Ian Bremmer: And so when the Americans told the Chinese "Don't you break these sanctions, and don't you provide military support for Russia," the Chinese have largely gone along, even though their diplomatic posture has been much more aligned with Russia, and their votes at the UN have been more aligned with Russia than they have with the United States and with Europe. And most recently, Xi Jingping has had a couple phone calls in the last couple weeks with Macron and with Olaf Scholz. And, in both cases, what he was privately saying is, "Look, we recognize Ukrainian territorial integrity. We recognize their right to self-determination. This war is a disaster for us. It's a disaster for you. We need to get a conversation going. The Americans say that there has to be victory, but we know that you, the French, and the Germans actually just want this war to be over. So do we. Let's find a way to work together." And Macron has reflected that publicly a little. The Germans certainly have privately, but the reason I say all of this is not because I think we should suddenly start trusting the Chinese, but rather that we aren't on the precipice of Xi Jinping being tarred with the same brush that Vladimir Putin has been, and I think that should come as a huge relief to the markets.

Shari Friedman: Mm-hmm. David, following on to what Ian's saying, where are the markets finding relief, and where are you seeing the biggest political and policy risks in terms of their impacts on the economy and on investors?

David Bailin: Well, I hesitate to disagree with Ian. I think that what we're seeing now is great clarity on who is with whom and what it means for the longer term. So what's happened as a result of this war is that things have become more clear, what NATO means, which was somewhat diffused before. It's going to be a stronger alliance with more money and more arms and more, frankly, attention than it ever had since World War II. How Russia is viewed based on what Ian has said will be of permanent changes in the way trade is done with Russia, and that will have, over time, very deleterious effect on their economy. And I also think it means that the world is going to view China in a different way, and certainly trade between Europe and the US and China is going to not only be, not suppose a weapon, but used to make clear that the power of the alliances that were previously fraying and now may be stronger. So I do think there's, if not a black and white quality to this, certainly a shape-defining quality to geopolitics that no one had anticipated, I think, six months ago.

David Bailin: With that as backdrop, it is in everyone's interest to have a growing economy: China's, US, Europe, obviously Russia, too, but it is every one of those groups' interest to do that. And clearly, that is on the mind of the president of China and of the US. And we think that is a good backdrop for ultimately a resolution of the war. Now, all of that does not stop the issue of inflation. It does not stop the problems we have supply chains or with COVID, and that's just going to take time. The big risk is whether or not the fed, in fighting inflation, believes that it actually can fight the inflation that Ian and I have just described, which is it seems that interest rates alone won't do that. And let me describe briefly why. If you raise rates high enough, or you take enough liquidity out of the markets, all you do is crush demand. And ultimately, crushing demand will bring down inflation, but the nature of this inflation is exogenous and it is geopolitical. And so the big risk that markets face is that the Fed thinks it could do something fast to solve something that of its owner accord will simply take several years to resolve.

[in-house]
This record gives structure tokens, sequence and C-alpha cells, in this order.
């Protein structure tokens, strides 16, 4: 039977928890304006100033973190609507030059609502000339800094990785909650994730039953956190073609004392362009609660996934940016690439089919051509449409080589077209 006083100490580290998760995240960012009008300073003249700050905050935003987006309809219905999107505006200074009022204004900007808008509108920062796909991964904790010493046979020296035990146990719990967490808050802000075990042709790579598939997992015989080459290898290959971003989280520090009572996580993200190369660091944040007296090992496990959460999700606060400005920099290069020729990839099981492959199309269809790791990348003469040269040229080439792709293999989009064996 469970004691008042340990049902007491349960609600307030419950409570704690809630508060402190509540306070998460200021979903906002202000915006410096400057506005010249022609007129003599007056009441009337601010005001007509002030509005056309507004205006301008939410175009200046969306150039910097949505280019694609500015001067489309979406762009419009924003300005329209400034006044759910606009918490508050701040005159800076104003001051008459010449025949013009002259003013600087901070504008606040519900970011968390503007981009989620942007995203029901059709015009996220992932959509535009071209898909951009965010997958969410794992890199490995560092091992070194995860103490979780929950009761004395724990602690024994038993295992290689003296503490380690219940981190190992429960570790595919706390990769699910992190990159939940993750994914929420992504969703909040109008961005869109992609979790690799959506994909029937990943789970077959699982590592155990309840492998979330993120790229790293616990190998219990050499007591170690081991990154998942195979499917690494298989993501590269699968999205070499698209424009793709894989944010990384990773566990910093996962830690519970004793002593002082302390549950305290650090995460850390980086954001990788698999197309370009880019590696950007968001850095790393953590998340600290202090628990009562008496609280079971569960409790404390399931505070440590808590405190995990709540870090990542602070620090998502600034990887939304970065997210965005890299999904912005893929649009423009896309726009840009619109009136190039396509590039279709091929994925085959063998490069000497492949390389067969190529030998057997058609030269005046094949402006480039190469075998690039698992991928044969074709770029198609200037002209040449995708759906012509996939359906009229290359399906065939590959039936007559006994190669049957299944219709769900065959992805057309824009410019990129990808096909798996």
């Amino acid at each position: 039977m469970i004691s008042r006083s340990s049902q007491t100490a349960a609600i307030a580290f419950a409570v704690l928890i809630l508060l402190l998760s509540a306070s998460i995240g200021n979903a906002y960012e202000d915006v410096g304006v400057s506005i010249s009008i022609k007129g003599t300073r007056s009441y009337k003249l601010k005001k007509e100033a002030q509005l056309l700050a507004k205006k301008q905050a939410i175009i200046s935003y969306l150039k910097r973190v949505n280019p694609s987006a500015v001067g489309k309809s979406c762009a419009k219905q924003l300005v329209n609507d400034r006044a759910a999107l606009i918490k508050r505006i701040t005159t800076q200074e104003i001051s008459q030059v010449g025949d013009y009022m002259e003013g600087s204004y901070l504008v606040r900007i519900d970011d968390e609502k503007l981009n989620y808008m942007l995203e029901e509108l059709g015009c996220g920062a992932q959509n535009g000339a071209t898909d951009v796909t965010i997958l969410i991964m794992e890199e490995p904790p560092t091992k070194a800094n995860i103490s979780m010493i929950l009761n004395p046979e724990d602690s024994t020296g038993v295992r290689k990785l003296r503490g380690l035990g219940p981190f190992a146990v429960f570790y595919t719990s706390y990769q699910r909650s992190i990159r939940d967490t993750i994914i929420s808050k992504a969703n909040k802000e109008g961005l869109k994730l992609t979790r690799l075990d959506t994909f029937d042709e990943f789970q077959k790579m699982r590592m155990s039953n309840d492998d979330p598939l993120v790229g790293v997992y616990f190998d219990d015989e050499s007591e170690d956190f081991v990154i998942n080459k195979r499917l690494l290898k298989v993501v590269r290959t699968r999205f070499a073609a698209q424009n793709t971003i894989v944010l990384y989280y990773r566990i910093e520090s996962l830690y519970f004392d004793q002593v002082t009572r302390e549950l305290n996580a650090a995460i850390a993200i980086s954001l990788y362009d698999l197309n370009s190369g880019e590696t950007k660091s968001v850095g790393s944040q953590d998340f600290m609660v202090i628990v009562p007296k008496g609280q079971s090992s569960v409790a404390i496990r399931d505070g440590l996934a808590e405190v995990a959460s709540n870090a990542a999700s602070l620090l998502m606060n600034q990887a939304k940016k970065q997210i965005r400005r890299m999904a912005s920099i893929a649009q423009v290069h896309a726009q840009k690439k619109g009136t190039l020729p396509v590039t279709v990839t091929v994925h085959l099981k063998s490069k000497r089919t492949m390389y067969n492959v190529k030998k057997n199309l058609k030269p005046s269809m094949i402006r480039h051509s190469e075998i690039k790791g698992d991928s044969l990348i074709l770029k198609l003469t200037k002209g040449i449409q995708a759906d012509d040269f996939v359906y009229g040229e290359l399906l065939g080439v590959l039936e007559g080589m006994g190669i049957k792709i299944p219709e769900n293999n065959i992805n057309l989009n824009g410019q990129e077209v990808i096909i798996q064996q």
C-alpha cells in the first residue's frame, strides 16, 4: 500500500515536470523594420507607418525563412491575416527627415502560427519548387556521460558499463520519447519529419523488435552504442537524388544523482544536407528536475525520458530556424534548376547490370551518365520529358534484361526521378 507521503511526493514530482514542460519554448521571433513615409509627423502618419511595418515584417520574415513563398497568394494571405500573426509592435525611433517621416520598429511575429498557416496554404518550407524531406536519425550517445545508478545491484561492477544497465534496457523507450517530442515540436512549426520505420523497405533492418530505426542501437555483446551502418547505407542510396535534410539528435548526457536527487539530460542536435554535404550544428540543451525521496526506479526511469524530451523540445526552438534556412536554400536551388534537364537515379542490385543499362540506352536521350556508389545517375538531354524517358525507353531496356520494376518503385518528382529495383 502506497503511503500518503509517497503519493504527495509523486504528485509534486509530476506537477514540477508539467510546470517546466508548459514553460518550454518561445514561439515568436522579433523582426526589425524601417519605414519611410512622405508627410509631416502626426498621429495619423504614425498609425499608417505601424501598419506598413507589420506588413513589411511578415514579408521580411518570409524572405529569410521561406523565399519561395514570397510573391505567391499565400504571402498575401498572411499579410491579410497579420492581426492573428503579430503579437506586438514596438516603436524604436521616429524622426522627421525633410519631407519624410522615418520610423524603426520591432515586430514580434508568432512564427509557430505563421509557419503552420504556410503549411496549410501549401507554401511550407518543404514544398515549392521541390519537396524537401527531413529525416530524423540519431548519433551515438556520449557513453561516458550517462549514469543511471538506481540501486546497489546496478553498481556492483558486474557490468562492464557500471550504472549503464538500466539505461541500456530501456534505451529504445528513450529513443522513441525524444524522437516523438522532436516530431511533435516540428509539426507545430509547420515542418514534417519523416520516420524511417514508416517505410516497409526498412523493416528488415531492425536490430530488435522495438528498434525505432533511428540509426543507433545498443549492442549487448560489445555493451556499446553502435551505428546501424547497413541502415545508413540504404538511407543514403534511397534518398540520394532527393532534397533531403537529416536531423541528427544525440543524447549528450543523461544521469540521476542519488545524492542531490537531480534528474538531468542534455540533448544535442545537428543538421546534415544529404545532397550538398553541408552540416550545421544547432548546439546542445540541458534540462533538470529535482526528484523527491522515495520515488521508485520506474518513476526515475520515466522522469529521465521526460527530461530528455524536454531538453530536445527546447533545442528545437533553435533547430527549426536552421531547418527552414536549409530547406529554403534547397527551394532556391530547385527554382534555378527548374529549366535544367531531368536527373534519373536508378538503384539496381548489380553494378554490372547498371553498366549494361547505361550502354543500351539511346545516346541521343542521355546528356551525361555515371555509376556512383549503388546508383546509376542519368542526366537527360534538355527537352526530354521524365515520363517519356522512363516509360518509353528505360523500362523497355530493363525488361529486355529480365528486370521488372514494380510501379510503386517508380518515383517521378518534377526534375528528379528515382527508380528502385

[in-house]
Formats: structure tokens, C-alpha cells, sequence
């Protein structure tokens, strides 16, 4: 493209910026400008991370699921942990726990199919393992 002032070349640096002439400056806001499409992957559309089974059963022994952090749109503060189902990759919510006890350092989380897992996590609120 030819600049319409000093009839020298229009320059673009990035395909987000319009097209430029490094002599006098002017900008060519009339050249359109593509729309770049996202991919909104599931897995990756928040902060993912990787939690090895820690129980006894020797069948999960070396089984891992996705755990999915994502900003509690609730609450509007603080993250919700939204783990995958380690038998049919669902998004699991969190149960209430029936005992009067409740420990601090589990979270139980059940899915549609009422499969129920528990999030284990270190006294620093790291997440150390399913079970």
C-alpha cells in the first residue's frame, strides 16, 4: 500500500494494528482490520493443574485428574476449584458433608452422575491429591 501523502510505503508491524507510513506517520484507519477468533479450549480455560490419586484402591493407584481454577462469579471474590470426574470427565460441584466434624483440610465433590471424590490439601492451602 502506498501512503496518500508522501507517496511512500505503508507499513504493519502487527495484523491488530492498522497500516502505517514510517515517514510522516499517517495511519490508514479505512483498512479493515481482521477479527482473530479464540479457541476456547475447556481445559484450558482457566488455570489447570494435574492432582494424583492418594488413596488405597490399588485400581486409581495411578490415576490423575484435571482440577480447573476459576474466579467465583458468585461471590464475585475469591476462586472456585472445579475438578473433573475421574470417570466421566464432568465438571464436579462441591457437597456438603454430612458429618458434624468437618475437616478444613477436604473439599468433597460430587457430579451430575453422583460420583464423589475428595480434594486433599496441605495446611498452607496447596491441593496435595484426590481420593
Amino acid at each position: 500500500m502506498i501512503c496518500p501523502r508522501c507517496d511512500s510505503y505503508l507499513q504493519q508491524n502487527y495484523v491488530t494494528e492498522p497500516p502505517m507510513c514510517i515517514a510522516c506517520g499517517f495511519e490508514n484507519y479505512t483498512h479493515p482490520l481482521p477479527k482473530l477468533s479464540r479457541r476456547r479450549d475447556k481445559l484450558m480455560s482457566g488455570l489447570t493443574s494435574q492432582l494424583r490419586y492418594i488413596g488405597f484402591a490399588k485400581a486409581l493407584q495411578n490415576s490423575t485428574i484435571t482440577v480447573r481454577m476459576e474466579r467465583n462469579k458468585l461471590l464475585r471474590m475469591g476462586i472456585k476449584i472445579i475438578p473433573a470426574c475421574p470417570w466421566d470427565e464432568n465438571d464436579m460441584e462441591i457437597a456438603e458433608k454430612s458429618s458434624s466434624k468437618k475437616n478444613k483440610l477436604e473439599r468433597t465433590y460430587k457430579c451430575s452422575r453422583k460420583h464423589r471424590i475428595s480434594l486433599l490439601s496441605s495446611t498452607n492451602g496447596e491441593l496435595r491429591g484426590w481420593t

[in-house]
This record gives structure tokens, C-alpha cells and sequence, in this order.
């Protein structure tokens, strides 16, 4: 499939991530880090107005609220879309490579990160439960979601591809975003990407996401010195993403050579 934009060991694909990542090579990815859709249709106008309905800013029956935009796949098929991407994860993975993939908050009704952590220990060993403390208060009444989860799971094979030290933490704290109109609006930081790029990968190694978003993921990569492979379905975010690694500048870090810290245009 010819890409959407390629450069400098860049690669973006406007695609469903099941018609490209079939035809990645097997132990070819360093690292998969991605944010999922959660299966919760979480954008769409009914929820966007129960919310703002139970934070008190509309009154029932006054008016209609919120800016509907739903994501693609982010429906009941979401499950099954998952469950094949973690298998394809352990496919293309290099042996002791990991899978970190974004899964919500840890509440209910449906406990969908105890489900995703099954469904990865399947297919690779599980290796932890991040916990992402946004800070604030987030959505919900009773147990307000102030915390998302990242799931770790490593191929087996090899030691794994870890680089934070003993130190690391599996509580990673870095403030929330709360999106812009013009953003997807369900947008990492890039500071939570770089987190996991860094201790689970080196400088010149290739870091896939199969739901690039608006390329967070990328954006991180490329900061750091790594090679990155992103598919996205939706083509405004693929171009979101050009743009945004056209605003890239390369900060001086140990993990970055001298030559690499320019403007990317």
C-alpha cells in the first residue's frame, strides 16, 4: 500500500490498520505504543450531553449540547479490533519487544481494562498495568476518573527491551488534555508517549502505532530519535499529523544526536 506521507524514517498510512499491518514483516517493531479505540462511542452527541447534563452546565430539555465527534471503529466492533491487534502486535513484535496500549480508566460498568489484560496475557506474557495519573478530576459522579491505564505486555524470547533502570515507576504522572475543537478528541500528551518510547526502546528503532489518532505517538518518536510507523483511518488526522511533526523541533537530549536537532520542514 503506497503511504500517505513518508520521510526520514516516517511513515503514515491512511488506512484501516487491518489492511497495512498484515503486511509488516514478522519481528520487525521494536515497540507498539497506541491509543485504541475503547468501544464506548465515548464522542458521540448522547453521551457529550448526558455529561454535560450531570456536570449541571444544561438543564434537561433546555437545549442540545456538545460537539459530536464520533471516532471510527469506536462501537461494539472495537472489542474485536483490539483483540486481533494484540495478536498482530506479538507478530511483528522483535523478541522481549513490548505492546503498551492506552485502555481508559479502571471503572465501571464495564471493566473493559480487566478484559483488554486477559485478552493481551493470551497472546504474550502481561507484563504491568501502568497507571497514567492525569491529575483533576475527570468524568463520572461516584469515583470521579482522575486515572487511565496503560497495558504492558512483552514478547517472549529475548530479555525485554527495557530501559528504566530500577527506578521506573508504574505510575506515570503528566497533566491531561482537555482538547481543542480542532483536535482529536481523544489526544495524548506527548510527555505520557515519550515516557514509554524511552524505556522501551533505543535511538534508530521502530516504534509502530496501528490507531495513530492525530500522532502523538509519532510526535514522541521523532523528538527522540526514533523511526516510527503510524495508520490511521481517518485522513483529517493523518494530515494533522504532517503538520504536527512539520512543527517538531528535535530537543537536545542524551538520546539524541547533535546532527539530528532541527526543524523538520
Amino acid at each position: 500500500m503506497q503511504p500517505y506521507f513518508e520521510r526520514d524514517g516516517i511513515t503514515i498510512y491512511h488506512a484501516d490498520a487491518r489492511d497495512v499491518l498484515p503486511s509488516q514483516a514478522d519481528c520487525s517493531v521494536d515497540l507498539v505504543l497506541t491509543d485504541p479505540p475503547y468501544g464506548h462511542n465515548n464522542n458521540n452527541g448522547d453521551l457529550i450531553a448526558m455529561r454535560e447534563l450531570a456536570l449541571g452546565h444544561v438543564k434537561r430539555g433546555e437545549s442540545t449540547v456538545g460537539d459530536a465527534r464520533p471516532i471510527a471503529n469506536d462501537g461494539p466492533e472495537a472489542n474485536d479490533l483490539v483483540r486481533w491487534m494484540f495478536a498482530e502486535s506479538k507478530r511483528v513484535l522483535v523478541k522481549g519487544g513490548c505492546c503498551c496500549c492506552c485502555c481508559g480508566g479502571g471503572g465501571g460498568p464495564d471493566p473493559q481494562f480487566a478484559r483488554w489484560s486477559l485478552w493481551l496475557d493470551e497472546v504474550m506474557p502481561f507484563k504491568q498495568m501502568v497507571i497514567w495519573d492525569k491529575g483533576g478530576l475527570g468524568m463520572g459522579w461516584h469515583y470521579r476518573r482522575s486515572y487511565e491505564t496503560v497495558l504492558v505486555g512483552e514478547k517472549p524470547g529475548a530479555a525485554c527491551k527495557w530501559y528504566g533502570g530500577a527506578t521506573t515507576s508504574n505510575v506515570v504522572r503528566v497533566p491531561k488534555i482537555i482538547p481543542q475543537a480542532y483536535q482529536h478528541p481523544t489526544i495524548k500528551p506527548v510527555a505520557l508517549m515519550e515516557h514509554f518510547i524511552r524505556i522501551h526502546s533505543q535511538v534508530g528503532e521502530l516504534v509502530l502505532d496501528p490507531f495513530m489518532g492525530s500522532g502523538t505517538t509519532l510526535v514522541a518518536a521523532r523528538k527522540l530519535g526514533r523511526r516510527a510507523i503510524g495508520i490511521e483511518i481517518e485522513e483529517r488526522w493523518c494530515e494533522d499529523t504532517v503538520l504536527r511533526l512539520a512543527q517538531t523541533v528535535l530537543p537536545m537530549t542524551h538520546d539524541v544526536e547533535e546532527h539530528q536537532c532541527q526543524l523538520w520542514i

Shari Friedman: Ian, pivoting over a little bit to the opportunities. I know that you live in this political risk world, but what people may not know is that you're really an optimist at heart. So what are the opportunities or bright spots that you're seeing when it comes to these trends that we've been talking about?

Ian Bremmer: Well, if you followed my writing for the last 10, 15 years, on the macro side, what I've been describing has been an expected descent into a geopolitical recession, which is a long cycle, where the institutions of the world order increasingly don't align with the balance of power and that leads to more crises. And we've seen that happen on the economic side, on the security side, on the geopolitical side. It's why you say NATO is brain dead. It's why you say that the WTO isn't functional the way it used to be. I mean, that's why you say the security council is broken as the secretary general just recently said. When that happens, you get more crises, but in those crises are the seeds for the new global order, are the seeds for the institutions that you will need to reform or build anew for the 21st century.